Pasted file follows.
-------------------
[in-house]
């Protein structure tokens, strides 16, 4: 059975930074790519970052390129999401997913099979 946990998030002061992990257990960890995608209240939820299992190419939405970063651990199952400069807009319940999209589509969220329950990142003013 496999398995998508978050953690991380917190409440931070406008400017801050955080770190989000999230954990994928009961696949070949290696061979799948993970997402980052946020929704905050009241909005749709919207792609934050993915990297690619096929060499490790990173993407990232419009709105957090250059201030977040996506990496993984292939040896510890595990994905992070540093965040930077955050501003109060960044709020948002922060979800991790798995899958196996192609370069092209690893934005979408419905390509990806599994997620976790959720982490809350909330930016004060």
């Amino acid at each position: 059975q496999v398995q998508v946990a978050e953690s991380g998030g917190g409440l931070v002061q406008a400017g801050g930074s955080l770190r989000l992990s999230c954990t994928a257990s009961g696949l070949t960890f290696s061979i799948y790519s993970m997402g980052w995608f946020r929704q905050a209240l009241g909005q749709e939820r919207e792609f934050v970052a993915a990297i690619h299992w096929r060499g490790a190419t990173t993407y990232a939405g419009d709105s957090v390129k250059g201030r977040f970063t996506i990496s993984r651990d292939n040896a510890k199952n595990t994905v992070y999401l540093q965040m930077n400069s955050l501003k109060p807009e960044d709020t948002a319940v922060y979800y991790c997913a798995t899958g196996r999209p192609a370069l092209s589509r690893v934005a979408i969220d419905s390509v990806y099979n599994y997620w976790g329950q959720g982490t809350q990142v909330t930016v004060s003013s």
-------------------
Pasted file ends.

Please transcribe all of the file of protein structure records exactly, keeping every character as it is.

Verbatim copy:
[in-house]
């Protein structure tokens, strides 16, 4: 059975930074790519970052390129999401997913099979 946990998030002061992990257990960890995608209240939820299992190419939405970063651990199952400069807009319940999209589509969220329950990142003013 496999398995998508978050953690991380917190409440931070406008400017801050955080770190989000999230954990994928009961696949070949290696061979799948993970997402980052946020929704905050009241909005749709919207792609934050993915990297690619096929060499490790990173993407990232419009709105957090250059201030977040996506990496993984292939040896510890595990994905992070540093965040930077955050501003109060960044709020948002922060979800991790798995899958196996192609370069092209690893934005979408419905390509990806599994997620976790959720982490809350909330930016004060």
């Amino acid at each position: 059975q496999v398995q998508v946990a978050e953690s991380g998030g917190g409440l931070v002061q406008a400017g801050g930074s955080l770190r989000l992990s999230c954990t994928a257990s009961g696949l070949t960890f290696s061979i799948y790519s993970m997402g980052w995608f946020r929704q905050a209240l009241g909005q749709e939820r919207e792609f934050v970052a993915a990297i690619h299992w096929r060499g490790a190419t990173t993407y990232a939405g419009d709105s957090v390129k250059g201030r977040f970063t996506i990496s993984r651990d292939n040896a510890k199952n595990t994905v992070y999401l540093q965040m930077n400069s955050l501003k109060p807009e960044d709020t948002a319940v922060y979800y991790c997913a798995t899958g196996r999209p192609a370069l092209s589509r690893v934005a979408i969220d419905s390509v990806y099979n599994y997620w976790g329950q959720g982490t809350q990142v909330t930016v004060s003013s």